Communications Technologies and Public-Private Spaces

“Why not argue that media coverage massively multiplies the interconnections between places, rather than weakening our sense of place?”

Nick Couldry (as cited in Moores, 2004, p. 23)

Whether we are living in the incipient stages of the electronic-architectonic metamorphosis of the city (Couldry, 2004) or in the middle (Tuters, 2004), the notion that the opportunity for public space has proliferated as a result of new media is widespread (Allon, 2004; Barnett, 2004; Canclini, 2001; Caron & Caronia, 2007; Couldry, 2004; Couldry & McCarthy, 2004; Gibbs, 2004; Ito, 2008; Jenkins, 2006; Jenkins, Purushotma, Weigel, Clinton & Robison, 2009; Kabisch, 2010; Lim & Kann, 2008; Moores, 2004; Morley, 2000; Russell, Ito, Richmond & Tuters, 2008; Tuters, 2004; Tuters & Varnelis, 2006; Varnelis, 2008; Varnelis & Friedberg, 2008). Specifically, Fiona Allon (2004) disagrees with David Harvey (1989), saying his time-space compression needs to be rethought and that communication technologies have in fact summoned “new spatialities and temporalities” (p. 261). As more media points are added to the virtual landscape, we experience “a restructuring of the articulations between the public and the private” (Canclini, 2001, p. 23), apparent also in the “reordering of urban life” (ibid.). Mobile telephony has even rendered Augé’s (1995) non-places and Caronia’s “no-when times” (as cited in Caron & Caronia, 2005, p. 38), erstwhile existential states of abeyance, functional. Sitting, riding in the bus to our unique destinations, we can now reach out in collective communication.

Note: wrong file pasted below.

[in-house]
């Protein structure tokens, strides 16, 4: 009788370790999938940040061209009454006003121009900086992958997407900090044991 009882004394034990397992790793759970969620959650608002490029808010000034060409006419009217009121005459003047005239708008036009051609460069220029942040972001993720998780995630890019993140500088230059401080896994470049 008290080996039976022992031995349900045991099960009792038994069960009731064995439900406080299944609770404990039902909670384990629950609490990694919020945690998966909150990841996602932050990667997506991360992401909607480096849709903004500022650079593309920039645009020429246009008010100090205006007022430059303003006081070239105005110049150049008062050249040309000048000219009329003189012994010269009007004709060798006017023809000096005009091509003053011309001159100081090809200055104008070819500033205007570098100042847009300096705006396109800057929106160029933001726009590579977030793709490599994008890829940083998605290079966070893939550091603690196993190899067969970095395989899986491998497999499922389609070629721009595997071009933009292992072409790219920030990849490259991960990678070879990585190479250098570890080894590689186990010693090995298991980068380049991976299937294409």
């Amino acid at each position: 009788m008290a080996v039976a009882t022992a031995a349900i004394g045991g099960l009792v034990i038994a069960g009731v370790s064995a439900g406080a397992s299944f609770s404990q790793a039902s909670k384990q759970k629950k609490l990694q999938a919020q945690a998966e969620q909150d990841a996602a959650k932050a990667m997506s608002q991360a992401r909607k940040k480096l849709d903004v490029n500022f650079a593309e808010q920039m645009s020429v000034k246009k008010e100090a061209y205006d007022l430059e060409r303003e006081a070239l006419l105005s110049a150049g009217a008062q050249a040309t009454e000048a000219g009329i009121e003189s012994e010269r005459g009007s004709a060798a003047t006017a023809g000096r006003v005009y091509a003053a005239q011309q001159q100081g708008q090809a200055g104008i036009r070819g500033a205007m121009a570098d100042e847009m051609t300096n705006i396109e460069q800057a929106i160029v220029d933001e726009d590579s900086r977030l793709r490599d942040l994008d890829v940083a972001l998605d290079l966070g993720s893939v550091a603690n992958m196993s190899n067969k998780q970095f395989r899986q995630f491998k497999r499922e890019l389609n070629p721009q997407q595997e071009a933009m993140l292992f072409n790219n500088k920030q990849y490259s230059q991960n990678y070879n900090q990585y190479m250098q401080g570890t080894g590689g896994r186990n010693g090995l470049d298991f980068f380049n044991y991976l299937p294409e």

Our whole concept of community is in flux. Associations of people are further flung (Appadurai, 1996; Castells, 1996; Jenkins, 2006; Jenkins, Purushotma, Weigel, Clinton & Robison, 2009; Lim & Kann, 2008; Massey, 1994; Morley, 2000; Moores, 2004; Rogers, 2010; Russell, Ito, Richmond & Tuters, 2008; Soja, 1989; Tuters, 2004; Tuters & Varnelis, 2006; Varnelis, 2008; Varnelis & Friedberg, 2008), “psychological neighborhoods” (Meyerowitz as cited in Morley, 2000) join the earthbound ones, and indeed, communications technologies provide us the “raw materials for a new cartography…in the details of people’s daily lives” (Rouse as cited in Morley, 2000, p. 43). Communications scholars Andre Caron and Letizia Caronia (2007) remind us not only do these media propagate community, communications technologies construct meaning in our lives. Following Certeau (1984), they argue our cell phones are not incidental effects – our communiqués are cultural artifacts, material and discursive objects. Our “mobile conversations are effectively powerful social glue” (p. 176).